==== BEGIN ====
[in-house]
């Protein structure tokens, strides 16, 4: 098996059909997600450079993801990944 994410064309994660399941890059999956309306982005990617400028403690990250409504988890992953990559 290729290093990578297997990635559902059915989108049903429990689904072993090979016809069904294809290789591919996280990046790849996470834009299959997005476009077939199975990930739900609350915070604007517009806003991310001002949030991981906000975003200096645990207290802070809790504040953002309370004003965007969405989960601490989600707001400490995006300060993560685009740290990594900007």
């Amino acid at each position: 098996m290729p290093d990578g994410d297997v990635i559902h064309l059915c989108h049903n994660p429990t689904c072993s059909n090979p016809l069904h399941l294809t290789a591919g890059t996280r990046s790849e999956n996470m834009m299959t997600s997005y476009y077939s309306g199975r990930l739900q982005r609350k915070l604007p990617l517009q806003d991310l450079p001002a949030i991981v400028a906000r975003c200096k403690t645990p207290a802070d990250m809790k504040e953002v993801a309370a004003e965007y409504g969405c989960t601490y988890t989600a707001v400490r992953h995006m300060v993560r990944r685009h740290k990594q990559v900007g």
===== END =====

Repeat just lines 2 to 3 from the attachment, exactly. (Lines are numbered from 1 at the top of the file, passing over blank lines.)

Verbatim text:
């Protein structure tokens, strides 16, 4: 098996059909997600450079993801990944 994410064309994660399941890059999956309306982005990617400028403690990250409504988890992953990559 290729290093990578297997990635559902059915989108049903429990689904072993090979016809069904294809290789591919996280990046790849996470834009299959997005476009077939199975990930739900609350915070604007517009806003991310001002949030991981906000975003200096645990207290802070809790504040953002309370004003965007969405989960601490989600707001400490995006300060993560685009740290990594900007």
């Amino acid at each position: 098996m290729p290093d990578g994410d297997v990635i559902h064309l059915c989108h049903n994660p429990t689904c072993s059909n090979p016809l069904h399941l294809t290789a591919g890059t996280r990046s790849e999956n996470m834009m299959t997600s997005y476009y077939s309306g199975r990930l739900q982005r609350k915070l604007p990617l517009q806003d991310l450079p001002a949030i991981v400028a906000r975003c200096k403690t645990p207290a802070d990250m809790k504040e953002v993801a309370a004003e965007y409504g969405c989960t601490y988890t989600a707001v400490r992953h995006m300060v993560r990944r685009h740290k990594q990559v900007g």